At the heraldic cry of “Ladies and Gentlemen, the Devil,” a procession of demons, goblins, odalisques, and dancers would enter the stage. An expert in Neapolitan esoteric lore would explain the fundamentals of palmistry, kabbalah, and tasseography. Performers bared their breasts in an adaptation of the dance of the seven veils, made human sacrifices, and got branded by a Caligula impersonator.
Mostly, though, they sang.
The Stryx[es] were the performers who brought the bacchanalia envisioned by Trapani to new heights. Their musical performances from the show are the few pieces of footage from Stryx that survive online—complete episodes are, unfortunately, unavailable.
The Stryx performer perhaps best known to U.S. audiences was Jamaican-born Grace Jones, a disco queen. She was often clad in skimpy leopard pelts or bikinis, and, beside belting hits such as Fame, she also put her own spin on the classic Italian song “Anima e Core,” which she sang to a disco beat: true to Stryx’s trippy aesthetic, she performed in a crystal bowl, with a waterfall-like shower over her head and an inordinate amount of bubbles being blown in her direction.
The singer with whom Stryx had the most creative freedom and fun was Patty Pravo, an Italian diva who, in the 1970s, bore an uncanny resemblance to David Bowie. For the song “Vola” (Fly), she was strapped to an EEG machine for what looked like shock treatment, during which her space-age makeup remained impeccable. For “Bello” (Beautiful), goblins carried her around on a litter as a naked human sacrifice writhed at the stake in the background.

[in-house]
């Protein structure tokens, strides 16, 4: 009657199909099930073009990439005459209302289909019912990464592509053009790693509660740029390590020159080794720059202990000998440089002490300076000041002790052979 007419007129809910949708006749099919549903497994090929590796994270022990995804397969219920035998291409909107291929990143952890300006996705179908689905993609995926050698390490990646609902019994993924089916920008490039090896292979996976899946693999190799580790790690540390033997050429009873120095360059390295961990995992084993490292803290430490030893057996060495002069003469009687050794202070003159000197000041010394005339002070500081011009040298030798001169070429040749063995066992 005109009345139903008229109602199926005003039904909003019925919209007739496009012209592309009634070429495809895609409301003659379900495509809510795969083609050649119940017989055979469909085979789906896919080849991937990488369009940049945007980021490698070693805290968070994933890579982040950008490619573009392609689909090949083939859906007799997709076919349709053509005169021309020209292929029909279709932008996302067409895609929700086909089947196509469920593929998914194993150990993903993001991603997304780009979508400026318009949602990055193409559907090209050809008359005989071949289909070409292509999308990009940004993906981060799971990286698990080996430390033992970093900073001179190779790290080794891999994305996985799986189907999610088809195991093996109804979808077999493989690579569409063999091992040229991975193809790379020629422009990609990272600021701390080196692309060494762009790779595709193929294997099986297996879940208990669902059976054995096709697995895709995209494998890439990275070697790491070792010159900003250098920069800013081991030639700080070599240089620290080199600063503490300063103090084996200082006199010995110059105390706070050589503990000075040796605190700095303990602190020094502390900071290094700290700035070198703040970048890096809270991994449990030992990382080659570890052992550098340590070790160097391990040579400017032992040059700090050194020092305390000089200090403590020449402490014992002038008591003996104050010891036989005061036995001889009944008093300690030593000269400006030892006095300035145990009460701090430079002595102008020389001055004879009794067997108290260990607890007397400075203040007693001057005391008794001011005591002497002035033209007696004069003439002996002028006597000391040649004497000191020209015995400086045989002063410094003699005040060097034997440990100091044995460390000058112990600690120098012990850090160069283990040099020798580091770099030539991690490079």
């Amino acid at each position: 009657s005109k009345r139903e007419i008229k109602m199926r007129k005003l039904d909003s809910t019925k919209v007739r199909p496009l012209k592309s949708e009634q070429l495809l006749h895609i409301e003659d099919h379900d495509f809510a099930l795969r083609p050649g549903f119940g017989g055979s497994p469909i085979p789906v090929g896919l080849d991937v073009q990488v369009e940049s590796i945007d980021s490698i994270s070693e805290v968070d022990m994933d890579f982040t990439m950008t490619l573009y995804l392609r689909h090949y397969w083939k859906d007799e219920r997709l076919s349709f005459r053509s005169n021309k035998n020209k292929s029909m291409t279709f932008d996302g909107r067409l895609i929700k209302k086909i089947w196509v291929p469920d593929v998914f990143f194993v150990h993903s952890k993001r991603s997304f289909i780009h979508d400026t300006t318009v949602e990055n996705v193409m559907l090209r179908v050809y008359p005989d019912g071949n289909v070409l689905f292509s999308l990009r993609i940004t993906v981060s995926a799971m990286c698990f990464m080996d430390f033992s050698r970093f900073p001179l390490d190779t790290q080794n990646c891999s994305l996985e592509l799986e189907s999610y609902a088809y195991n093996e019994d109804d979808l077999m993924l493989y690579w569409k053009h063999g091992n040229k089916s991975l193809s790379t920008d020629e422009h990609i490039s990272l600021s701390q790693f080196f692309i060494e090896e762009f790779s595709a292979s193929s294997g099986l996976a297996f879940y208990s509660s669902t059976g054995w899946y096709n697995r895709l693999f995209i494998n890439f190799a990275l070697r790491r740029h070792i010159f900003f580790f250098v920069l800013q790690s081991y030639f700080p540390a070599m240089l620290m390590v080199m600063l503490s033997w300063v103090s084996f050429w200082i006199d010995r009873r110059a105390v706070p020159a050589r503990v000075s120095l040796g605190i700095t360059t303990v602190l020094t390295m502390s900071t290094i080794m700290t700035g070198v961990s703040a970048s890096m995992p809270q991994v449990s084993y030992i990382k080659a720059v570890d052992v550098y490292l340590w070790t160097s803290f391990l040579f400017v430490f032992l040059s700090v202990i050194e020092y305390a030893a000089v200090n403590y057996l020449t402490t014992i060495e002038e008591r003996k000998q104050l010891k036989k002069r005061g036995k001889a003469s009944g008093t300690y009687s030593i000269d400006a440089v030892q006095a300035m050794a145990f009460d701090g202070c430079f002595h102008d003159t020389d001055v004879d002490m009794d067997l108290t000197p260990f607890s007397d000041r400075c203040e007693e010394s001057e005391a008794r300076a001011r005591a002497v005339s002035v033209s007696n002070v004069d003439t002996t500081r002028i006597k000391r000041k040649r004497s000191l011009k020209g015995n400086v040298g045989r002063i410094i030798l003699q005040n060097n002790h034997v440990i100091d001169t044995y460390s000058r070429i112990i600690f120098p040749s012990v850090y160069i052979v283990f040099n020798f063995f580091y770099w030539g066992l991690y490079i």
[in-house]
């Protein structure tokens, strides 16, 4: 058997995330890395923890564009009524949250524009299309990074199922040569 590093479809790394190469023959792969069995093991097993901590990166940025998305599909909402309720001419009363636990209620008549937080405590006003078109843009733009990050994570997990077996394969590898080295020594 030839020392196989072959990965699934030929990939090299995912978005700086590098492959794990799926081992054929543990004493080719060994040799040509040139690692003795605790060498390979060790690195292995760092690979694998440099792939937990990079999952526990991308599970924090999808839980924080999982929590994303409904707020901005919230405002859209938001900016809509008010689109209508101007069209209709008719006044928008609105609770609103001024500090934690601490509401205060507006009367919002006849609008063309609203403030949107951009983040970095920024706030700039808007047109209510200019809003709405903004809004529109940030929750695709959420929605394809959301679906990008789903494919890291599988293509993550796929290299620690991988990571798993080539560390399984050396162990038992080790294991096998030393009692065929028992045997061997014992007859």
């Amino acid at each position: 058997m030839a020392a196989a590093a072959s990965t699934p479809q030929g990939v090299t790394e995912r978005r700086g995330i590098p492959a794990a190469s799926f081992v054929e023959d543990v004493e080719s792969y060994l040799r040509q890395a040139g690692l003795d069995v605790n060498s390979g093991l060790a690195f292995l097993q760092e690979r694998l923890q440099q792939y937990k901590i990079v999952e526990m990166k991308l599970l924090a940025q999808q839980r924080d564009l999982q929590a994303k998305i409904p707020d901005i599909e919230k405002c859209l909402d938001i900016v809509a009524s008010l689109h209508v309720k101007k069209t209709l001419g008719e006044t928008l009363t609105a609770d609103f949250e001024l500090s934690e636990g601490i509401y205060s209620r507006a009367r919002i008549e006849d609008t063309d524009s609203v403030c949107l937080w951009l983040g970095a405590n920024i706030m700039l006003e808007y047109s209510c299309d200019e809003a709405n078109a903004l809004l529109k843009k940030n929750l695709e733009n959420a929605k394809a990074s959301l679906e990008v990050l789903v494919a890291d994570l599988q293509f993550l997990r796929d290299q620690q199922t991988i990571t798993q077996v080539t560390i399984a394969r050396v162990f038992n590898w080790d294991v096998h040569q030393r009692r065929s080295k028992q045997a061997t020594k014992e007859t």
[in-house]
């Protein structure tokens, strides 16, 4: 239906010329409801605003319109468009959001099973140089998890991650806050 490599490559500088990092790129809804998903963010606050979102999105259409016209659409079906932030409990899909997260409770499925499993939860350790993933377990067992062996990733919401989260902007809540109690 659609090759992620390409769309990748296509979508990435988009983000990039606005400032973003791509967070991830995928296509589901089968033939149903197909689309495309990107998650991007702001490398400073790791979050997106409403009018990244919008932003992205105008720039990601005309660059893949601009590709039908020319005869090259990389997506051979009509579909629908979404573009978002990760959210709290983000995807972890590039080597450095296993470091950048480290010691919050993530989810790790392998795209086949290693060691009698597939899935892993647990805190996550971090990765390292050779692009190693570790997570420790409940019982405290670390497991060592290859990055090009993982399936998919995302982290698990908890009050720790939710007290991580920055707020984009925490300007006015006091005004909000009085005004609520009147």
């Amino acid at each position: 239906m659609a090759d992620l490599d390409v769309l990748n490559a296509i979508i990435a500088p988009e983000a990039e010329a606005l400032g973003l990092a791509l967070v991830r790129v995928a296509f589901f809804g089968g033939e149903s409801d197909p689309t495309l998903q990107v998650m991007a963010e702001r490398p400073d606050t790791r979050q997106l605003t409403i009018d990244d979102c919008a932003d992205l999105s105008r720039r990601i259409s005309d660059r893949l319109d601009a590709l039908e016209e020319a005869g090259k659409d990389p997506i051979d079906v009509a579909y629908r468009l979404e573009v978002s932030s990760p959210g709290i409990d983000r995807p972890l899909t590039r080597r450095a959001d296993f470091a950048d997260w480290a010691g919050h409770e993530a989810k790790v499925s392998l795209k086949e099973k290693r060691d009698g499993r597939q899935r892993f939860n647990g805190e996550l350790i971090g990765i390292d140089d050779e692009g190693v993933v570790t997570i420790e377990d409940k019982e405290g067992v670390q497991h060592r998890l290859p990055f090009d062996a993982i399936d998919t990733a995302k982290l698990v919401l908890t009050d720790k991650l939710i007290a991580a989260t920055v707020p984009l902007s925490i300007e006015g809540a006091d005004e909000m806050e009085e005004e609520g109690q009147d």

To heighten the medieval ambience, Italy’s own minstrel, Angelo Branduardi—per Stryxian lore, “musicus diabolicus,” an imp who was captured from a forest—would sing while playing the devil’s instrument, the violin. The majority of his repertoire relied heavily on medieval and renaissance-inspired lyrics and melodies. While his ballad “La Pulce d’Acqua” (The Water Bug) had a set design that was as trippy as any hippy fantasy, it was his “Ballo in Fa Diesis Minore” (Dance in F Sharp Minor) that best conveyed Stryx’s atmosphere, edging between the macabre and the bacchanalian. The song, featured in the video below, is a danse macabre, in which Death introduces herself to a group of people, and is then invited to dance with them.